Vitally critical information can be literally "hidden in plain sight." This fact is cleverly illustrated in Edgar Allan Poe's classic detective story The Purloined Letter, in which a corrupt government official has hidden a stolen document in his apartment. The police can't find the letter despite tearing the place apart. Poe's detective Dupin shocks the police by easily finding the letter, hidden in plain sight on a desk alongside other innocuous papers. Dupin realized, just as the sly government official had, that the police would look for the letter only in places where they themselves might hide it and would overlook the letter sitting right under their noses!


The critical task of providing actionable enterprise data often falls victim to the same limited thinking displayed by the police in Poe's story, particularly when such mistaken logic is applied to laudable but misguided efforts to implement pervasive BI across an organization. Many IT professionals mistakenly believe the only way to get enterprise BI into the hands of those who need it is to implement BI tools, typically with still-complicated interfaces, as well as create and maintain the data management systems necessary to support BI.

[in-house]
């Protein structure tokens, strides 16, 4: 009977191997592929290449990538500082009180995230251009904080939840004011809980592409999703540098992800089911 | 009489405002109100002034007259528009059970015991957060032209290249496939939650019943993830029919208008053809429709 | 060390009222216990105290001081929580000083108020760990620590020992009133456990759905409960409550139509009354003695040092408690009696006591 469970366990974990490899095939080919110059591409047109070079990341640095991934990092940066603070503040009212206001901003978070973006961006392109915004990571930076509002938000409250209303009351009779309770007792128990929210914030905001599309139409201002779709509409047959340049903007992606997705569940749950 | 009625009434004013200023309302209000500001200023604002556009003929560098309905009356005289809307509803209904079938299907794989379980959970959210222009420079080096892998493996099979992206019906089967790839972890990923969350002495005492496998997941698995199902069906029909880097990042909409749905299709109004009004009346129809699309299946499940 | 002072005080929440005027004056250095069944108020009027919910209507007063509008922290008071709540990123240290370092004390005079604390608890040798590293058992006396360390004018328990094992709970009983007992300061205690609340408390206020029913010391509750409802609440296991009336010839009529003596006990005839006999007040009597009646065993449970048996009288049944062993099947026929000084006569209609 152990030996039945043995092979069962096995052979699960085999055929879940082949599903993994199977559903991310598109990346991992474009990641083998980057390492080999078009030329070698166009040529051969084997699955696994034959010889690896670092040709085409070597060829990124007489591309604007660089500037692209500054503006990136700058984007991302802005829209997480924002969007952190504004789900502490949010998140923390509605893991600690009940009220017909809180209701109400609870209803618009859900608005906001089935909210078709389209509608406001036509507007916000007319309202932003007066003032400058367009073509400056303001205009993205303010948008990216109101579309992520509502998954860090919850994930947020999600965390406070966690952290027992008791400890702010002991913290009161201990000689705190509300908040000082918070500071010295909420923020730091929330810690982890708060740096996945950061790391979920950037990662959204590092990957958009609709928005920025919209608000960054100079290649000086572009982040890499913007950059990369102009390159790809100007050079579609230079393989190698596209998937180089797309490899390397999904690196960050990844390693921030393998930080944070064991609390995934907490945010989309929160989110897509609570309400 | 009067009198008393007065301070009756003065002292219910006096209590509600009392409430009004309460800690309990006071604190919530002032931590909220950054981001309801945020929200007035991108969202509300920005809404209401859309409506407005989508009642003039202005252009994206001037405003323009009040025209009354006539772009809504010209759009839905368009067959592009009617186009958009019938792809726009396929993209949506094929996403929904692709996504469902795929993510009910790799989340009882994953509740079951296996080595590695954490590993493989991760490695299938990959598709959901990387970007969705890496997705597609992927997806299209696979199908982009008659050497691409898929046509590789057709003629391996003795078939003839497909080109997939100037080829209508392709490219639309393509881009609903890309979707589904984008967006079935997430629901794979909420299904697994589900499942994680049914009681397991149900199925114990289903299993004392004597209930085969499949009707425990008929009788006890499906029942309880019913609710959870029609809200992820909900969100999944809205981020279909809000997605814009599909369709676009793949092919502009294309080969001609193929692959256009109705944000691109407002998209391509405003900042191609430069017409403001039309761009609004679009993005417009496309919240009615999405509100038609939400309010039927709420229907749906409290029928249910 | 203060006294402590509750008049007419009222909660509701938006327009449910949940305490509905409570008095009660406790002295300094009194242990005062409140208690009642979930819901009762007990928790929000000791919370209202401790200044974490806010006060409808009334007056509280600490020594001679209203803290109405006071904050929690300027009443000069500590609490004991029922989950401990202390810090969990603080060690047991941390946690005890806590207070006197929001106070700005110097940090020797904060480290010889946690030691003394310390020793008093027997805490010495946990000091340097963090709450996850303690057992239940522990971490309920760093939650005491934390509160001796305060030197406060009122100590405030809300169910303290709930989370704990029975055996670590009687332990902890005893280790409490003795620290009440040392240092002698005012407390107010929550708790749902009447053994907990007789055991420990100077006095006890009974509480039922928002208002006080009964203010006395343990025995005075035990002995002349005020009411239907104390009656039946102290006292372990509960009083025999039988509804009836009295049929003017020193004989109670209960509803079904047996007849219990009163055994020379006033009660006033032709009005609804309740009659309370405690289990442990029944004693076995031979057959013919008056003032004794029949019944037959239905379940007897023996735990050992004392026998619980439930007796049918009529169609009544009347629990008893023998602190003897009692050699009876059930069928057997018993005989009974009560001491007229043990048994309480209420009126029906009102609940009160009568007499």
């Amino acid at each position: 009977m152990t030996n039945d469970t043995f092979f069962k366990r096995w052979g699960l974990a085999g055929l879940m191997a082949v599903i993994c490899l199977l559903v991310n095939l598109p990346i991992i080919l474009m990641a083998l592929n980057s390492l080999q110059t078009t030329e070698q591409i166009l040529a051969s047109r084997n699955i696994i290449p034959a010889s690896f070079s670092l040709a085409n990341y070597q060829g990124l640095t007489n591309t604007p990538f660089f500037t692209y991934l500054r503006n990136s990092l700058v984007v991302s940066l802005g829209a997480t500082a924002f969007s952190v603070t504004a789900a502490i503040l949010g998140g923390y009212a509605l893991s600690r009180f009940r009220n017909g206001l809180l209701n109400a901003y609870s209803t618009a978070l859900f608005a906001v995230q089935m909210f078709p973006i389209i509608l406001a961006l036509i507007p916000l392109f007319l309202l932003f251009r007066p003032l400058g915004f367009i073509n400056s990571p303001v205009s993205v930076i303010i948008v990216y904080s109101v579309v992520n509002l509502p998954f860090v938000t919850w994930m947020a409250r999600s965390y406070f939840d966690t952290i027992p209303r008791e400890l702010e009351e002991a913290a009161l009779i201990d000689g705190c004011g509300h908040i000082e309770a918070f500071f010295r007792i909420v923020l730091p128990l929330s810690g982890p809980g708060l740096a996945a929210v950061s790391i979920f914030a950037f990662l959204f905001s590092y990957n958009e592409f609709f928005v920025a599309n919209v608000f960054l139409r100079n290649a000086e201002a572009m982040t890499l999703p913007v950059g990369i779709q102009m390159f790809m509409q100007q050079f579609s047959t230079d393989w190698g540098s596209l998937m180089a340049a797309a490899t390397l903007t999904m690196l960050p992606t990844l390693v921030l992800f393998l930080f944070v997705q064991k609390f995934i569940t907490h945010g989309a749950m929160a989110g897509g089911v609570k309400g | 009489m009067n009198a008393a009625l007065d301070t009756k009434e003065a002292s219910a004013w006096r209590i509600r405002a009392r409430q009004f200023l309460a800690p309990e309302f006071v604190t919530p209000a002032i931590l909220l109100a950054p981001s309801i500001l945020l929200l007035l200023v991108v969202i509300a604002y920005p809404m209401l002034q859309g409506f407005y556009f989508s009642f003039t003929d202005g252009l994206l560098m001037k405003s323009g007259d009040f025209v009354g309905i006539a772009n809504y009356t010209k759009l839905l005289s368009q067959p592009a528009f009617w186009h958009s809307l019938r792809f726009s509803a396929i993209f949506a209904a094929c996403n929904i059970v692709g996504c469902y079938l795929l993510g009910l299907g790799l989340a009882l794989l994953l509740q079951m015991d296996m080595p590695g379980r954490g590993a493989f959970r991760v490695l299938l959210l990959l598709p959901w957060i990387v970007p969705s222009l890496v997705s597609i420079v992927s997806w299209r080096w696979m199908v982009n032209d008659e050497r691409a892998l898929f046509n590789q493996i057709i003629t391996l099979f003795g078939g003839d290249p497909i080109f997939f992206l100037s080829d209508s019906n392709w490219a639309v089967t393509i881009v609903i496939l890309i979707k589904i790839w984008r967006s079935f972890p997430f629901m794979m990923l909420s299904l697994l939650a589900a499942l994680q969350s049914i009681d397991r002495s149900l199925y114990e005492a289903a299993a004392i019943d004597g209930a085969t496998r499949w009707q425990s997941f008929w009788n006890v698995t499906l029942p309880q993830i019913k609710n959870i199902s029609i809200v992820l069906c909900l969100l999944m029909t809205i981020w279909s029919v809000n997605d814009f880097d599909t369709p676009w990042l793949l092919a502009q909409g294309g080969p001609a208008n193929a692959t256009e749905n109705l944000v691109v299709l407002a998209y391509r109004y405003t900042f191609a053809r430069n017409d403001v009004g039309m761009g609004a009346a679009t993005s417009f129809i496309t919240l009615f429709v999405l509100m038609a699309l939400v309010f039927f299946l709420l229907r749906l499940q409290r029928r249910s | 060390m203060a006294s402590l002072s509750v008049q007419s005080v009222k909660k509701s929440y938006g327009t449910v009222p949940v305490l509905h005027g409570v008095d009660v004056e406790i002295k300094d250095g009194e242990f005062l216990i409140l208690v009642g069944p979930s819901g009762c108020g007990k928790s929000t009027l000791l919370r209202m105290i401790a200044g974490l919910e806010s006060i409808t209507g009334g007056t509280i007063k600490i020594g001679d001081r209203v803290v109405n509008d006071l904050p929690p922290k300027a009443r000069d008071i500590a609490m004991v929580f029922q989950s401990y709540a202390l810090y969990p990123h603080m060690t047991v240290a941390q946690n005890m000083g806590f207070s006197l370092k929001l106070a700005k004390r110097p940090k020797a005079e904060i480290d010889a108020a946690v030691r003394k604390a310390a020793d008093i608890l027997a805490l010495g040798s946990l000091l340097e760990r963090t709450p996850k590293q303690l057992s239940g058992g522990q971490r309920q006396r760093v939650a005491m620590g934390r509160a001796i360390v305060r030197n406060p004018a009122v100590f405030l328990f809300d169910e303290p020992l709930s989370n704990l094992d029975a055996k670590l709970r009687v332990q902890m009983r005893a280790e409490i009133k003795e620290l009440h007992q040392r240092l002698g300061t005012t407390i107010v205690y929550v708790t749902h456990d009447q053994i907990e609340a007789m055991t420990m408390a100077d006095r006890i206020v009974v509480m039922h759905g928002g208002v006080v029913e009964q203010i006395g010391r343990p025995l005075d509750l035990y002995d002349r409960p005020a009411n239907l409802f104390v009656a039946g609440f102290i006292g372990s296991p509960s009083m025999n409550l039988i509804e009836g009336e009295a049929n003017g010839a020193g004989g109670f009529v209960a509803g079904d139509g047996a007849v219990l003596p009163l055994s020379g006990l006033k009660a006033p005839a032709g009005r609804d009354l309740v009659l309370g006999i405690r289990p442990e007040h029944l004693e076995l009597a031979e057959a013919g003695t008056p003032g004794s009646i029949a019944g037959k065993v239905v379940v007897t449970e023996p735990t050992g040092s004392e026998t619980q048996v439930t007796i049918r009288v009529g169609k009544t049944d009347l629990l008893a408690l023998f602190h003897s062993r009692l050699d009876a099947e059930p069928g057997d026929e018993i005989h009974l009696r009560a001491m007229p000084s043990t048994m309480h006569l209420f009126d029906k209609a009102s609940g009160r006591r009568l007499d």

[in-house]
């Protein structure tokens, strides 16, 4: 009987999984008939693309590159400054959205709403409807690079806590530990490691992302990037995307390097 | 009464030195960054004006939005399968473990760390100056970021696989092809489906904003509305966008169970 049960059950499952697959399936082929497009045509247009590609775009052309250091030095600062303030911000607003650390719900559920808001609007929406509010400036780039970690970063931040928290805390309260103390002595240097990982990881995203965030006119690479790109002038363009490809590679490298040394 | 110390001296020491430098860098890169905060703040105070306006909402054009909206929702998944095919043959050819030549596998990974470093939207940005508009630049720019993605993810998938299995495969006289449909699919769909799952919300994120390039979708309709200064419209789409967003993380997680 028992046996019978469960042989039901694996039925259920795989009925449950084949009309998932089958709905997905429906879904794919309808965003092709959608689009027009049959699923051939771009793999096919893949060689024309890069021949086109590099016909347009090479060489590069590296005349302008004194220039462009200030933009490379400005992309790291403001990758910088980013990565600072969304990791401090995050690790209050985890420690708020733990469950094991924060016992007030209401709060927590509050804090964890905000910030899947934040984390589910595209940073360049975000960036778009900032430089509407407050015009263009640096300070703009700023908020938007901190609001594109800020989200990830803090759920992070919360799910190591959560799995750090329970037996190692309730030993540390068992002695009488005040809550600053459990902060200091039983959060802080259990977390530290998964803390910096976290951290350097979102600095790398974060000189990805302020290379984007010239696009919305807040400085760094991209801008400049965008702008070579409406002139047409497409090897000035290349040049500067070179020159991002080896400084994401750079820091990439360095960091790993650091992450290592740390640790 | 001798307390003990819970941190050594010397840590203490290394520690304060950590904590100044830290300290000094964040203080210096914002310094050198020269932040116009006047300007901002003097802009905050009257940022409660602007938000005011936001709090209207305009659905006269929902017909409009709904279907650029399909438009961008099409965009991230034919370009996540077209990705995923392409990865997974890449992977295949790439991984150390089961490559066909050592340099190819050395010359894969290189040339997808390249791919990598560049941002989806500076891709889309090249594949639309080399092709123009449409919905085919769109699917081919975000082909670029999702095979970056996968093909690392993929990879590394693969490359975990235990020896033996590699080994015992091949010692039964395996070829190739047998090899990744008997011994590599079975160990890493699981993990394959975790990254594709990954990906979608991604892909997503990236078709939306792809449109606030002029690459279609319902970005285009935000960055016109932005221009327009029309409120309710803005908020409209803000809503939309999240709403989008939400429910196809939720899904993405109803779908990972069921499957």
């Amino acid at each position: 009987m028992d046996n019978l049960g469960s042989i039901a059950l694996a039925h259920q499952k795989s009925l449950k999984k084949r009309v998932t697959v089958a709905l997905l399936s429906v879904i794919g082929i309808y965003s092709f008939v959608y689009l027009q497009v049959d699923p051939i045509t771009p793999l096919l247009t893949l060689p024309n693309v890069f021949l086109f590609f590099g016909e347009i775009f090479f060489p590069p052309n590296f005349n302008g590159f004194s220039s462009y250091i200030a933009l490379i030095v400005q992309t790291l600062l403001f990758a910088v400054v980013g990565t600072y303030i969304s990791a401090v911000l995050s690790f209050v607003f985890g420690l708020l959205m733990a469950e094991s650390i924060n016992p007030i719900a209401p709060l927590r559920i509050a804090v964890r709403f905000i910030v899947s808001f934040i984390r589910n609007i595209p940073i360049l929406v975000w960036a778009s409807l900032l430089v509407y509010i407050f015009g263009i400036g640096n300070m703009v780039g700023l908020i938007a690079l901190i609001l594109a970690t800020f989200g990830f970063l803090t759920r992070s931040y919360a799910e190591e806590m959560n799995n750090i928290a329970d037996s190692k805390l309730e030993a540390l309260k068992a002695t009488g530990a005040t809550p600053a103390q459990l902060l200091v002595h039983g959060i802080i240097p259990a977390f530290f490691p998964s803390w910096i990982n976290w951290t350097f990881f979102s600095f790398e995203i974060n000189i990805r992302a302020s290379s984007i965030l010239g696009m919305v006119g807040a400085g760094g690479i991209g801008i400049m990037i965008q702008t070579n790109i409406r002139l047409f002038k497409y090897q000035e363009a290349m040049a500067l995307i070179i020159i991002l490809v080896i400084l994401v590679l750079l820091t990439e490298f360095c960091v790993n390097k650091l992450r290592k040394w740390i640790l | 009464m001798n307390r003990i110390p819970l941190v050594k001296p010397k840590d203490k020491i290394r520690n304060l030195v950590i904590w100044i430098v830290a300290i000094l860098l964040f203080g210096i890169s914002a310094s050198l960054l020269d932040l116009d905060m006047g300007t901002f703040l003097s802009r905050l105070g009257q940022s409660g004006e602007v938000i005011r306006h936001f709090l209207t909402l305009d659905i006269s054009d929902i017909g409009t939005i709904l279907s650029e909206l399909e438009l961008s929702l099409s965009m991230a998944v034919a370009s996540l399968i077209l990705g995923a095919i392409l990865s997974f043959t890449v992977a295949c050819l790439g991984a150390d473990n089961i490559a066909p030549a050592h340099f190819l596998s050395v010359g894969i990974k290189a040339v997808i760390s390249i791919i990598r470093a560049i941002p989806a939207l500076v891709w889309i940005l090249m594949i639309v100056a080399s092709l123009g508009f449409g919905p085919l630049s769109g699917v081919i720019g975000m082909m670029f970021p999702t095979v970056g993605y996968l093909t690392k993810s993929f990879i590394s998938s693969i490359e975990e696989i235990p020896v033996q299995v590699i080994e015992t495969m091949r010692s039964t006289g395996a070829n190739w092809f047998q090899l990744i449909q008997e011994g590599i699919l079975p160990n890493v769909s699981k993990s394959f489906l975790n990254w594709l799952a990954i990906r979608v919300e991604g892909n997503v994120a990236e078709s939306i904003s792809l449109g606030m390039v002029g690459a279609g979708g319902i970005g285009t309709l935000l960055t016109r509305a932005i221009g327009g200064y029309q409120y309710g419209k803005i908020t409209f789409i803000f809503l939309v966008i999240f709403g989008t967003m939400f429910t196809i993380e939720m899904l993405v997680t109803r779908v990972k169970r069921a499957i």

Fortunately, there is a much more pragmatic approach to achieving the aim of pervasive BI: getting the right information to the right people at the right time. This article will introduce report mining, an enterprise solution that delivers on the promise of pervasive BI and is based on an understanding of how people really work, not how IT professionals think people should work.


Pitfalls of Conventional Pervasive BI Solutions


Some would argue that pervasive BI represents the wave of the future where high-level executives are fully supported in their business decision-making by all members in an organization. By connecting to the appropriate database with sophisticated data visualization tools, information is available to anyone looking to analyze it. But the question remains, does everyone need to analyze this information? In reality, pervasive BI can turn out to be more trouble and extra work with no incremental company benefit.